Evolutionary ant-stitution

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If the Detroit area’s smoldering interest in local theater should ever find itself ablaze and catching, the newly evolved Planet Ant in Hamtramck is destined to be the prototype for many an upstart venue. It’s no place to take a high school field trip, but with a hip plumness and the let’s-do-it verve of its architects, it’s at least groundbreaking.

Hal Soper – a CPA with an MBA – bought the unassuming brick storefront on Caniff in the summer of 1993, then opened it as a coffeehouse on Labor Day weekend of that year. Besides the java, Planet Ant also served up six nights of live entertainment each week from bands to poetry, and even a drum circle group, which ended up – at the request of customers – in the basement.

"The vision was always to have live music and to be an entertainment venue," Soper says. "So that hasn’t really changed. It’s just the nature of it that has changed. We are now committed to theater."

The coffeehouse du jour idea eventually turned bland. So instead of doing something sensible like throwing in a few lava lamps or a karaoke machine, Soper and his cohorts turned Planet Ant into a movie set. In July 1996, a blend of amateur and professional moviemakers went to work shooting Get the Hell Out of Hamtown (directed, co-written and produced by Yasmine Jaffri), the yet-to-be-released story of a young local guy who struggles to do the obvious.

"Filmmaking is a tough business," Soper says. "We have a final edit done of it, both a sound edit and a video edit. And we’ve taken the approach of learning both of those processes ourselves, instead of hiring that out. We got together and made a movie, and we admit now that we didn’t know what we were doing. But we’re learning every step along the way."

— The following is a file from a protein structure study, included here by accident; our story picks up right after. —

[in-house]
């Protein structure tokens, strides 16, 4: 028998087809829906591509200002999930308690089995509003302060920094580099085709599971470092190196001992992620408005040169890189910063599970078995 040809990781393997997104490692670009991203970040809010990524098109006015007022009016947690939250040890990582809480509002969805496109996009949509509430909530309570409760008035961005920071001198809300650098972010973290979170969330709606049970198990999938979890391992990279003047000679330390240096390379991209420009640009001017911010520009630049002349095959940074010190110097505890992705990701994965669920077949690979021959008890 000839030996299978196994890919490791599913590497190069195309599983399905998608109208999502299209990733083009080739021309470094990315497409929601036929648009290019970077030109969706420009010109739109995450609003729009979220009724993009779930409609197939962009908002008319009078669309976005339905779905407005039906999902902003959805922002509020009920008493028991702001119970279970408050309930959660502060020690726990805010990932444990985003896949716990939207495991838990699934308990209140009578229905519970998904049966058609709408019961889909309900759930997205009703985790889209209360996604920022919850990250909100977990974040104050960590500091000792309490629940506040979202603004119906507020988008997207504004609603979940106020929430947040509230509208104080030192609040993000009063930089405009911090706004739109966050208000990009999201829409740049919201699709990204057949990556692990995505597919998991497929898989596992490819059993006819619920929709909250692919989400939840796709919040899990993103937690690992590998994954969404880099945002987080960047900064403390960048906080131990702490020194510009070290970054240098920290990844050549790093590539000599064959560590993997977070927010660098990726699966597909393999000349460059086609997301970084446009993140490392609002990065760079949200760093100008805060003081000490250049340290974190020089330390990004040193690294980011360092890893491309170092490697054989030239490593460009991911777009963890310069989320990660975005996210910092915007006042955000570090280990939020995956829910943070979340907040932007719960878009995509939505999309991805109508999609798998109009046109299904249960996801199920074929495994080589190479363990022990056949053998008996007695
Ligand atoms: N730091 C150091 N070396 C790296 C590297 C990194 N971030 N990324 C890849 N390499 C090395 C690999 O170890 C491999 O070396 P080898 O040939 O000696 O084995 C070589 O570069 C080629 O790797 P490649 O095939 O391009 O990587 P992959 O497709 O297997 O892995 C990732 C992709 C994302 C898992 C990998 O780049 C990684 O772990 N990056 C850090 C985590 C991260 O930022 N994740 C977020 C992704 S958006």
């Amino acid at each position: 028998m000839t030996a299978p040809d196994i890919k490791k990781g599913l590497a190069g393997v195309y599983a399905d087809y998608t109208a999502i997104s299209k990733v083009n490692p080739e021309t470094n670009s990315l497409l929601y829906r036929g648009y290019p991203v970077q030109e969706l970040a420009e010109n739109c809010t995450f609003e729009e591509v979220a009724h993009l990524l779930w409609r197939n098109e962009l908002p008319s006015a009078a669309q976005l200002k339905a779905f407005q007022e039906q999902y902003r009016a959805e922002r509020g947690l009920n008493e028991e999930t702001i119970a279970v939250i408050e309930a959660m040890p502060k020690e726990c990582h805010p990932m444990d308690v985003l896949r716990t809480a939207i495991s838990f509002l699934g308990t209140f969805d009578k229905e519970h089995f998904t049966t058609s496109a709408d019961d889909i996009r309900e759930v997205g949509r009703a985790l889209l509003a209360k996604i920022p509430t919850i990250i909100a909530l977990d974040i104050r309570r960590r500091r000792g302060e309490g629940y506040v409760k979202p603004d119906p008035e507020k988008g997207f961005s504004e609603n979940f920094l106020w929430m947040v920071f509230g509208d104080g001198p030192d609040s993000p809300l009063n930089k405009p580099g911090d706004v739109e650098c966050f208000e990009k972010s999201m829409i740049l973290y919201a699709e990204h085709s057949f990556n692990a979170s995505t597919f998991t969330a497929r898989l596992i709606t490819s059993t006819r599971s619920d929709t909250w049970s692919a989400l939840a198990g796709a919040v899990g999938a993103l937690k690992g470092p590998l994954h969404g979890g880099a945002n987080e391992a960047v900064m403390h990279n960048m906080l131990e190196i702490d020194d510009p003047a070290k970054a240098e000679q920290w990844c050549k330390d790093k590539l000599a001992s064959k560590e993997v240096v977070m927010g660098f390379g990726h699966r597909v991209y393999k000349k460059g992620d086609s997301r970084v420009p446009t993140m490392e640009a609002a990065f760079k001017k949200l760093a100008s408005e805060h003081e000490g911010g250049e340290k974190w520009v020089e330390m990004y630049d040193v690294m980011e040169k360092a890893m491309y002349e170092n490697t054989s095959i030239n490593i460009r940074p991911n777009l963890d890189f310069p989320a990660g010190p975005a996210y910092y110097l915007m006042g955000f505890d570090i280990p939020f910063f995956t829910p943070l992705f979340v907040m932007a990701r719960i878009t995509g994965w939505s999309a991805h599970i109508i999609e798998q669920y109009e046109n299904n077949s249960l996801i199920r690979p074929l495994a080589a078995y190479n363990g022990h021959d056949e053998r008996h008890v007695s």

And even if the film doesn’t change the world, it at least served as a learning experience for Soper (as a first-time producer) and local musician Mikey Brown, who acted, produced and collaborated with Jaffri in writing the script. Get the Hell Out of Hamtown was also an impetus for the development of Planet Ant Theatre, now a nonprofit arts organization, and Planet Ant Records, which has already released the movie’s soundtrack.

After the filming of Get the Hell Out of Hamtown, Soper turned the inside of Planet Ant into an intimate theater, replacing the coffee bar and scattered tables with a sound booth, risers and seating for an audience of about 60. It’s only open these days for performances and workshops – like the Shakespeare sessions this past year with Gillian Eaton, an alumna of the Royal Shakespeare Company.

Planet Ant’s 1998-99 season will close with the play Lib, by local playwright Kim Carney, a founding member of the Detroit Playwright’s Initiative. Carney’s plays have been performed in Detroit as well as theaters in California and New York. Lib, a coming-of-age-in-the-aftermath-of-the-’60s tale, is set in two dorm rooms on the campus of Wayne State University in 1972. It opens on June 3 and runs through June 27.

This summer will also bring the release of Garage on video, which features Park, the first band to appear on the roster of Planet Ant Records.

In all, it’s a busy docket for an inspired, evolutionary work-in-progress. So, maybe you should just get the hell over to Hamtown.

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